Microsoft Intros Xamarin Tools for Android Development

Yesterday was a big day for Microsoft, as they got their now-annual Build conference underway. Considered a parallel to Google's I/O and Apple's WWDC conferences, Build is where Microsoft announces well, "the future". While normally Microsoft announcements wouldn't interest us quite so much, the firm has become more of a cross-platform brand over the past couple of years, and with this latest announcement, things are going even further. Microsoft understands that developing apps for Windows hasn't been easy over the past few years, thanks to Windows 8 and now Windows 10, but they've been trying hard to make it easier for not just Windows, but Android and iOS, too.

Not too long ago, Microsoft acquired the developer firm Xamarin, which specialized in making it easy to come as close to "coding once" for many different platforms. Xamarin was the firm that helped create the Mono programming language, and they're now part of Microsoft. During Build 2016, the software giant announced new Xamarin tools that would allow developers to take a Windows UWP (Universal Windows Platform) apps to convert them to Android and iOS apps. The idea here being that if developers could be enticed into developing new apps for Windows under the pretense that they could use this code elsewhere, then Microsoft will benefit. Besides, Microsoft also have their OneDrive cloud storage solution that they'll no doubt want developers to use across different platforms.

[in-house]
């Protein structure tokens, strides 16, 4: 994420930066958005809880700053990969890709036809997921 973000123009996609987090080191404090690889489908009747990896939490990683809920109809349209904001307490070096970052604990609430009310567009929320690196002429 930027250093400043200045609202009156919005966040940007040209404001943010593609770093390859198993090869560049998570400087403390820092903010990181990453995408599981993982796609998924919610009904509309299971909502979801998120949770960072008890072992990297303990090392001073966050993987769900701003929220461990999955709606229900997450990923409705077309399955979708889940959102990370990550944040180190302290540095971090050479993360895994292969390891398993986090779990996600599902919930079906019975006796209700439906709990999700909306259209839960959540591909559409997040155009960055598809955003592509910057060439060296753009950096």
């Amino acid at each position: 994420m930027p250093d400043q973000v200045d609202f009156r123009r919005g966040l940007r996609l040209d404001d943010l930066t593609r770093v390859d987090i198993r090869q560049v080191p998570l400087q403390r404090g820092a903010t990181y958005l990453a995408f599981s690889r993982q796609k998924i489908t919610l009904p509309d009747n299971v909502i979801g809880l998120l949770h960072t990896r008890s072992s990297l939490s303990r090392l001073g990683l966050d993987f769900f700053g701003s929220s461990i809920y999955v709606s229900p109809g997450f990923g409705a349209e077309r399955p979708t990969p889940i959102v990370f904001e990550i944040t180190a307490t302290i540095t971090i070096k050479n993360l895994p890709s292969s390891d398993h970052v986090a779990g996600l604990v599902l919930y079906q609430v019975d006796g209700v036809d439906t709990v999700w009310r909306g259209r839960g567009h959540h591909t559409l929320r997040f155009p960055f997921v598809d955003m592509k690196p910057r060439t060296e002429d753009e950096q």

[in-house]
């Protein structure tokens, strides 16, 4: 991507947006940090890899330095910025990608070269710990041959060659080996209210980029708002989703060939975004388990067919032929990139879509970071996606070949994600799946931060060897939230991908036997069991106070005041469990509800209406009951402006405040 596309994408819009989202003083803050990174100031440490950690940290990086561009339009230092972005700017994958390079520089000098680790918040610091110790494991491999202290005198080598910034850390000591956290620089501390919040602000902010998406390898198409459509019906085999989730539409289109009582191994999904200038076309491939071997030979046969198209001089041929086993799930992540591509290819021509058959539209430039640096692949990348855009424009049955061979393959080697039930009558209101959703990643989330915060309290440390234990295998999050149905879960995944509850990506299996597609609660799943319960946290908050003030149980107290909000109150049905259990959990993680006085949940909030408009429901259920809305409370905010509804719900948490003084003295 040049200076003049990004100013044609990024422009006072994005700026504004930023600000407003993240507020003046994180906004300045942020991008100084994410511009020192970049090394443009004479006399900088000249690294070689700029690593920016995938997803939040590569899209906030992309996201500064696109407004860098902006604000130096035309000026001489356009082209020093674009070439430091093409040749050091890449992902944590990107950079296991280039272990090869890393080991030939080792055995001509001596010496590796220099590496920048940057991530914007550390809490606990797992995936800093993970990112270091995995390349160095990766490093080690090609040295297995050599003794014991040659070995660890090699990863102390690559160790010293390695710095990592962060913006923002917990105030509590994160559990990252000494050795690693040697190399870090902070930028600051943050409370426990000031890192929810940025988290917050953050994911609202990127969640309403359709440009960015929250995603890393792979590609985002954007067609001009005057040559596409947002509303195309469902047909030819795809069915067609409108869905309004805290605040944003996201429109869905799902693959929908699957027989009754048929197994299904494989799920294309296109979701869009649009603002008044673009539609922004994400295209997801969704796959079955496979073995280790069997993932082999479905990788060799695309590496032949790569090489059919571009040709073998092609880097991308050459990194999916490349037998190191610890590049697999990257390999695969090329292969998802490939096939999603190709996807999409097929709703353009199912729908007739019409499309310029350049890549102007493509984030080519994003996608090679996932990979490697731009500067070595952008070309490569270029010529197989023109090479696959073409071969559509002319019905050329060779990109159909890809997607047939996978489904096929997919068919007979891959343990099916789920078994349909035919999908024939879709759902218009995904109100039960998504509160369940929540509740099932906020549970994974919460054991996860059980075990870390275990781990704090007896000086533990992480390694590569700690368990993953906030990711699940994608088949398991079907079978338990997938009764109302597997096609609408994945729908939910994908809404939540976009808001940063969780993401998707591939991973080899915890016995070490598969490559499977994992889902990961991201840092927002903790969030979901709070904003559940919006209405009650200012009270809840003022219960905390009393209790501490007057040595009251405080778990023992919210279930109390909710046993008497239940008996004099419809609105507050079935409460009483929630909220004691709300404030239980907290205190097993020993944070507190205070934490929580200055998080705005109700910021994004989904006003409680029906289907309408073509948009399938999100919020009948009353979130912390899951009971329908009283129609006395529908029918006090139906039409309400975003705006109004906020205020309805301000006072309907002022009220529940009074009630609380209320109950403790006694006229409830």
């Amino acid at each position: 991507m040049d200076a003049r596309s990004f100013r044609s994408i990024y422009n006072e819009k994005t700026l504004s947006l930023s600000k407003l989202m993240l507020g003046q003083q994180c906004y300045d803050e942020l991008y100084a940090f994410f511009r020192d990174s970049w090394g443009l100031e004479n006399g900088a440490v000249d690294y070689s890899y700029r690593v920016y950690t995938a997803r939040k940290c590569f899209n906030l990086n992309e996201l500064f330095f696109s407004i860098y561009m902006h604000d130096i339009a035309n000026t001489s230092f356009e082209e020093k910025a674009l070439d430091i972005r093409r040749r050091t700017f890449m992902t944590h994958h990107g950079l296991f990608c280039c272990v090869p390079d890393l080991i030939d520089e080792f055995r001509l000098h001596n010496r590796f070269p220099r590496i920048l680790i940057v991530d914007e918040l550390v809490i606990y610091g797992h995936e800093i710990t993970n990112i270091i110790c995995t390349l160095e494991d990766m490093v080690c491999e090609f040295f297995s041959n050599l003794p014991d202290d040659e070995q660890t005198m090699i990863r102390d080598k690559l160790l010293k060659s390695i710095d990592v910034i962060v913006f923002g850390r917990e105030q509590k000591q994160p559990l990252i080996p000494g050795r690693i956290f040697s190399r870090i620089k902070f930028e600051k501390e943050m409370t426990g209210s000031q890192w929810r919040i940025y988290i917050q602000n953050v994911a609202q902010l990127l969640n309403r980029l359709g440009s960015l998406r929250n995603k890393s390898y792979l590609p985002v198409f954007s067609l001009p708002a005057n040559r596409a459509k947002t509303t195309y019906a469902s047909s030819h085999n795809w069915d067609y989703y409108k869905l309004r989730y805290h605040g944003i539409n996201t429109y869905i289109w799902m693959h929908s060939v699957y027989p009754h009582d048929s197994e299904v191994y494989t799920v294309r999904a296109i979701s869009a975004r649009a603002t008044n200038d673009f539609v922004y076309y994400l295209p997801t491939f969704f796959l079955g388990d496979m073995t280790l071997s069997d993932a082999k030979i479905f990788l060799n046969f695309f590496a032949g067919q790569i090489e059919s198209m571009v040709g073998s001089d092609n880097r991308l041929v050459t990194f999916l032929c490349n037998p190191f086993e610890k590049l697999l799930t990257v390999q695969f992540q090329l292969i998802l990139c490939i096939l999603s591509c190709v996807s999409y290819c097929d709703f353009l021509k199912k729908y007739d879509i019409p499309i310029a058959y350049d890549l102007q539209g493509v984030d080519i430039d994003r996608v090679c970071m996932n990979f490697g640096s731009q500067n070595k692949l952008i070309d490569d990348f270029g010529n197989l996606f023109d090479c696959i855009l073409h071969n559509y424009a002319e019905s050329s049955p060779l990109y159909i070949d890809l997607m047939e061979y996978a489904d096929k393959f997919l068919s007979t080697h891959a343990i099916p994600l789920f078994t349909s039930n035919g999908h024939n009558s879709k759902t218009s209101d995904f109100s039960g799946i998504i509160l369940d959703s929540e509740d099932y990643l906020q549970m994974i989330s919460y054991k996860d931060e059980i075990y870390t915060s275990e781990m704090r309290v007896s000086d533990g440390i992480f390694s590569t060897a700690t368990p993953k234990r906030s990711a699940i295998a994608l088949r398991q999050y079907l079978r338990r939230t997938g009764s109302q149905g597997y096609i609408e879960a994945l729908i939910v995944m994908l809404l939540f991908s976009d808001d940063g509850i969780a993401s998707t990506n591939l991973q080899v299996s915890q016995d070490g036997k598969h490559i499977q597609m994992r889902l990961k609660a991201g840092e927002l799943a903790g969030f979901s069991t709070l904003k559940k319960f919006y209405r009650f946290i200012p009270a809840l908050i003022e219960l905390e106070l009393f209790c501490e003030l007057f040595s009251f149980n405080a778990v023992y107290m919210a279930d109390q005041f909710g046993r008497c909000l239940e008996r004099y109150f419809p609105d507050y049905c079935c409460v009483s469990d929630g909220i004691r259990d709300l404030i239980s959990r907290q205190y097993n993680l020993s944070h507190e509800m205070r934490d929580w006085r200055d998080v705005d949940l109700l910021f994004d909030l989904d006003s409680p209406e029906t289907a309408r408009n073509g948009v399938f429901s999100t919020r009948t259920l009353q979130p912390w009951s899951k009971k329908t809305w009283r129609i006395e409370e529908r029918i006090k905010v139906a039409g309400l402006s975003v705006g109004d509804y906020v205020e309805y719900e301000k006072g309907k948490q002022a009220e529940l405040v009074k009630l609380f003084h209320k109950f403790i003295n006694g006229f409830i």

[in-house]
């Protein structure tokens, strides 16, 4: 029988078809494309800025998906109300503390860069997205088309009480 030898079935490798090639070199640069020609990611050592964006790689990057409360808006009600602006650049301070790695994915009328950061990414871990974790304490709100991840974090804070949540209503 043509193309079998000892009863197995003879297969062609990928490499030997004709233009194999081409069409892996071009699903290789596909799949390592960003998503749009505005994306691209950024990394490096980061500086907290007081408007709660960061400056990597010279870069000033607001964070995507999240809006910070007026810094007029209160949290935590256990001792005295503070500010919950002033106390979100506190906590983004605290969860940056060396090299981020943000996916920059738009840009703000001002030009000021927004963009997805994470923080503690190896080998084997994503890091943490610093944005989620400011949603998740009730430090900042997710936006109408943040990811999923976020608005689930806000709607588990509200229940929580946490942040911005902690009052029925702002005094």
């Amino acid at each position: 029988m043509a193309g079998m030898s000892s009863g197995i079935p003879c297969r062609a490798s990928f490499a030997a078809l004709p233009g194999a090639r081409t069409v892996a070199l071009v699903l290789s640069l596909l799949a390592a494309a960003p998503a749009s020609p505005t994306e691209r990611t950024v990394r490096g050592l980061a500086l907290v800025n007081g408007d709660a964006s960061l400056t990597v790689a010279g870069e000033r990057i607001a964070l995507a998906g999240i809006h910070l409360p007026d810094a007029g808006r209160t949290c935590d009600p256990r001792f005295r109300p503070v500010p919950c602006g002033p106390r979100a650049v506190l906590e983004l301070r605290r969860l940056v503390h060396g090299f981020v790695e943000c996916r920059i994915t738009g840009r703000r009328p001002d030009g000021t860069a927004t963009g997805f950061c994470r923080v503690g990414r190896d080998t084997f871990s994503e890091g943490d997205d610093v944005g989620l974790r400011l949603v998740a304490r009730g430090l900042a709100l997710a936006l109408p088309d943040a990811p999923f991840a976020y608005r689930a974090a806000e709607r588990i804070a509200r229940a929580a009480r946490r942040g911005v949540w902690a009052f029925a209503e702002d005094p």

The example that Microsoft used on stage was the UWP Microsoft Health app, which is also available on Android and iOS. These tools are freely available for developers, and it marks another example of the "new" Microsoft looking to appeal to everyone out there, rather than just loyal Microsoft fans and developers. It's an approach that might work well for Microsoft, a firm that is forging ahead with new Artificial Intelligence programs such as Cortana and consumer products on their way like the HoloLens. This is the sort of news that will inspire developers, but this sort of cross-platform approach will ultimately be good for all of us in the long run. They even announced a Linux command line and Ubuntu coming to Windows 10, now that doesn't sound like the old Microsoft at all, does it?

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About the Author

Tom Dawson

Former Editor-in-Chief
For years now I've had a heavy interest in technology, growing up with 8-bit computers and gaming consoles has fed into an addiction to everything that beeps. Android saved me from the boredom of iOS years ago and I love watching the platform grow. As an avid reader and writer nothing pleases me more than to write about the exciting world of Android, Google and mobile technology as a whole.
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